Through these assertions, Kant was on of the few philosophers who managed to link the issue of good, morality and the free will. (Timmons, 2002) One must not assume that Kant’s assertions were in fact based on fixed rules. According to this philosopher, rational beings were not controlled around like machines through pre-set laws; however, there were some inherent rules that one has to determine before committing a certain act hence the ‘a priori’ part in his argument.
These assertions were in opposition to what other philosopher asserted through the a posteriori argument. The latter philosophers believed that human beings moral actions were in fact direct results of their experiences. When something happened to them that reinforced a certain truth, then that experience would form the basis of their subsequent moral judgments. However, these philosophers’ arguments do not hold water when one analyzes certain scenarios. For instance, a friend may request for a loan from a friend and promise to pay it back but may not do so.
According to this experience, the ‘a posterior’ philosophers would argue that the lender would never lend money to other people because he would conclude that borrowers never keep their promises. This assumption is obviously untrue because that specific lender may still continue helping out his friend. This is where Kant’s arguments make sense because through pre-determined decisions, one can understand the reason behind the lender’s actions. Through the a priori argument, Kant is trying to assert that human being always make the choice to apply certain actions prior to engaging in an experience. Schroeder, 2005) Kant also asserts that the how human beings act is largely determined by the categorical imperative because experience is insufficient to compel one to act in a certain manner. The categorical imperative cannot be proved through experience. For instance, when a person decides to walk alone at night and they get mugged, then that person will learn that one should not walk alone at night because they can get mugged. However, experience only tells us about what the truth should be and not how it is.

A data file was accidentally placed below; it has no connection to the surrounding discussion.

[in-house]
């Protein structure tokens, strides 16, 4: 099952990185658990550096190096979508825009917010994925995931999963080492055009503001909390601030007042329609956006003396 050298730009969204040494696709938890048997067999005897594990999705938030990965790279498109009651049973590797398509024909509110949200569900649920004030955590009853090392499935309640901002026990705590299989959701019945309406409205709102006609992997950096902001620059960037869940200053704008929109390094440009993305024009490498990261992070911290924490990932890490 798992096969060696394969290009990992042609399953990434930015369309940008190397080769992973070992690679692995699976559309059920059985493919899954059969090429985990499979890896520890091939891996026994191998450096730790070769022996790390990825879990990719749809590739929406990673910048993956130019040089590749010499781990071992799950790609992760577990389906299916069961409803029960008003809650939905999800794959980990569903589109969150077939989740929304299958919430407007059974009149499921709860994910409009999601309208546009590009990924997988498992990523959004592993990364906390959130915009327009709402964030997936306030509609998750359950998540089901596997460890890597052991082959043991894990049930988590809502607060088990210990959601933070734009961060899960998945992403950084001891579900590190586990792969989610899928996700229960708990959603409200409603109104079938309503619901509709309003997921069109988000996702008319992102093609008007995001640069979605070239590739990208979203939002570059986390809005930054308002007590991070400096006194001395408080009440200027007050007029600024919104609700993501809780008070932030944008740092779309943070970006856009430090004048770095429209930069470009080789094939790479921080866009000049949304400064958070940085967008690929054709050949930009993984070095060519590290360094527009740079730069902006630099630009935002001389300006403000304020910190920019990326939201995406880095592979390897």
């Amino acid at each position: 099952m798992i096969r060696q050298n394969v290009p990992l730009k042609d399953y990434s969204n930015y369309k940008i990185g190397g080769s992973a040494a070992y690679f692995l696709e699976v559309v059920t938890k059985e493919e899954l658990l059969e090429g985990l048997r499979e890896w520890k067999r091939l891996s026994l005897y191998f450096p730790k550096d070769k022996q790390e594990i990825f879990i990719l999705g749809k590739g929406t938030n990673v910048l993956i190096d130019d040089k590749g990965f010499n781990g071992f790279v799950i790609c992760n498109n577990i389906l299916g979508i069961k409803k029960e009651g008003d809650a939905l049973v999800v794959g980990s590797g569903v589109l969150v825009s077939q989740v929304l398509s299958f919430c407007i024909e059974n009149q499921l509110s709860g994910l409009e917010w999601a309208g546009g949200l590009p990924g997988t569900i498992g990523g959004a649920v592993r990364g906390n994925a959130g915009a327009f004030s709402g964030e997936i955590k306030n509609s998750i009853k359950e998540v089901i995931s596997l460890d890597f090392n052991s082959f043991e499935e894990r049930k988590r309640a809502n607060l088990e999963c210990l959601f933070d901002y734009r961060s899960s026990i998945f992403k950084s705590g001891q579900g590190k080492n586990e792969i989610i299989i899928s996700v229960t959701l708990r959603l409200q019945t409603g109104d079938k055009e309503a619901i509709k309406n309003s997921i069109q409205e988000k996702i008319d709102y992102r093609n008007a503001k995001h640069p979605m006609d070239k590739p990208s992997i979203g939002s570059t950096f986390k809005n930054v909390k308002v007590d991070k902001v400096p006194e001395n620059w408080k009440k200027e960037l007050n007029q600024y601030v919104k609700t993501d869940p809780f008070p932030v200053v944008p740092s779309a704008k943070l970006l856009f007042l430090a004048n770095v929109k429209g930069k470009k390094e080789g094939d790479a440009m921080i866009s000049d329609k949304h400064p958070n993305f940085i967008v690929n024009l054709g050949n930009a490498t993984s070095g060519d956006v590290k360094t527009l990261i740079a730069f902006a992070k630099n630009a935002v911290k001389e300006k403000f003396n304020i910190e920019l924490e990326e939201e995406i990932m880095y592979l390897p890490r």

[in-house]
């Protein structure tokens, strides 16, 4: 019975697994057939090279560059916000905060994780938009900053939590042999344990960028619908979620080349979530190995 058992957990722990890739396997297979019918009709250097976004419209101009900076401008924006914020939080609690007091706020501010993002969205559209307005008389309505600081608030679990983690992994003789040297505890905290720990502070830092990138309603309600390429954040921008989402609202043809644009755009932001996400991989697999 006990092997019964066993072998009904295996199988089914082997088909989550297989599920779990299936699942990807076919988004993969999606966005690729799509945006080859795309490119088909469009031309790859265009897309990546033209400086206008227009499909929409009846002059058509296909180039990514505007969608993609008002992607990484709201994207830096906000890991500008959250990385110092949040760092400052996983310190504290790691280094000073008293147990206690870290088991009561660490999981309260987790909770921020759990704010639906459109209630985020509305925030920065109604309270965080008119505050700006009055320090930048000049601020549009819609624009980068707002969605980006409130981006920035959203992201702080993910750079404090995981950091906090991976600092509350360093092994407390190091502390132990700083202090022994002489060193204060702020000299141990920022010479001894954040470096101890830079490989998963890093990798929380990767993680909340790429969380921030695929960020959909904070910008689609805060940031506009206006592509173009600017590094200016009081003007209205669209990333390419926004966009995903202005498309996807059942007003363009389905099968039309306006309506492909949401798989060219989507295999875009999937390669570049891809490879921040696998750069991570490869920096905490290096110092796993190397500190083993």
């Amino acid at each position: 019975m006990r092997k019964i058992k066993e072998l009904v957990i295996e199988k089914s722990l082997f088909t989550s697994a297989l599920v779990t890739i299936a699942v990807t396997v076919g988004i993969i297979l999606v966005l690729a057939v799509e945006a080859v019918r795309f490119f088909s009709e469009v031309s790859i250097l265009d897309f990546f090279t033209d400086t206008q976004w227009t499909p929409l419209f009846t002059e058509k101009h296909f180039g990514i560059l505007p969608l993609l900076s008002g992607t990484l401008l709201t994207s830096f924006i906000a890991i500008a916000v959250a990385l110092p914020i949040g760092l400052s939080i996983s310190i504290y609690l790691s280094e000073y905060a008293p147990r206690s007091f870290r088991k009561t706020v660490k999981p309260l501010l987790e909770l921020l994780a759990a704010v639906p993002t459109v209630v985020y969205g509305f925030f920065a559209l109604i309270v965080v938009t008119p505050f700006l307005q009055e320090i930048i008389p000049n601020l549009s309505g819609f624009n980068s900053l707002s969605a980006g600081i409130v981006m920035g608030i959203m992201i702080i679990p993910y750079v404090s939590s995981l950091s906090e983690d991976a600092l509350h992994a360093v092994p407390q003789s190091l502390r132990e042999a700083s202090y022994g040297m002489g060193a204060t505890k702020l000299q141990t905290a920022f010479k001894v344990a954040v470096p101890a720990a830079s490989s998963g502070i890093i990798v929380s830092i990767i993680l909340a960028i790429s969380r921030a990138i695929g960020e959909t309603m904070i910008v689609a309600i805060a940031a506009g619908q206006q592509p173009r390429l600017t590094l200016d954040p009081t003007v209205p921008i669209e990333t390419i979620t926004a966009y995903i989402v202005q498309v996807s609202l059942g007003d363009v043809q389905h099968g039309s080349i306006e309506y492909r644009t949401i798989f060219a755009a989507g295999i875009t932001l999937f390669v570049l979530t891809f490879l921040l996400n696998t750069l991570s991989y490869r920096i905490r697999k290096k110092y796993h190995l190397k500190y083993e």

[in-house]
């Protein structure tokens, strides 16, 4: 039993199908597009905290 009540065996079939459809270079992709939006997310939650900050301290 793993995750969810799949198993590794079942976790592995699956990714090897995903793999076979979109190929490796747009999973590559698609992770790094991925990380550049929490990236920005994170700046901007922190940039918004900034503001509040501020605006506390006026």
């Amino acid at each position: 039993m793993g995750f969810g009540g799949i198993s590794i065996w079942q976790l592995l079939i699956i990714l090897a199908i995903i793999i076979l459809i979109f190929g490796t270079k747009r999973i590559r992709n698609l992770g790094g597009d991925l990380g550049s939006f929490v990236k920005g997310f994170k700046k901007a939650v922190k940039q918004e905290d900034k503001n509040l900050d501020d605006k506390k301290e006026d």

In this regard, Kant asserts that if one presumes that the cause of a certain outcome was as a result of a certain truth, then that will be the case. In the case of the lone walker, he/she decided that it was the idea of walking alone at night caused the negative outcome of being mugged. This was therefore a decision meant to understand the nature of that experience. Kant believed that the mind imposes those ideas in one’s head so that certain actions can only reaffirm them. In other words, Knit was trying to say that a categorical imperative relies on ‘should’ rather than on ‘is’. Schroeder, 2005) Kant continues to add that the kind is largely responsible for one’s actions as a human being. This is because the categorical imperative allows one to understand why certain issues are not universal laws and it therefore leaves room for the inconsistencies of the human life. For instance, taking the same example of the lone walker; he/she may still continue walking at night after deciding that the robbery was a stroke of bad luck. Through, Kant’s categorical imperative, it is possible to understand why human beings sometimes act in an irrational manner.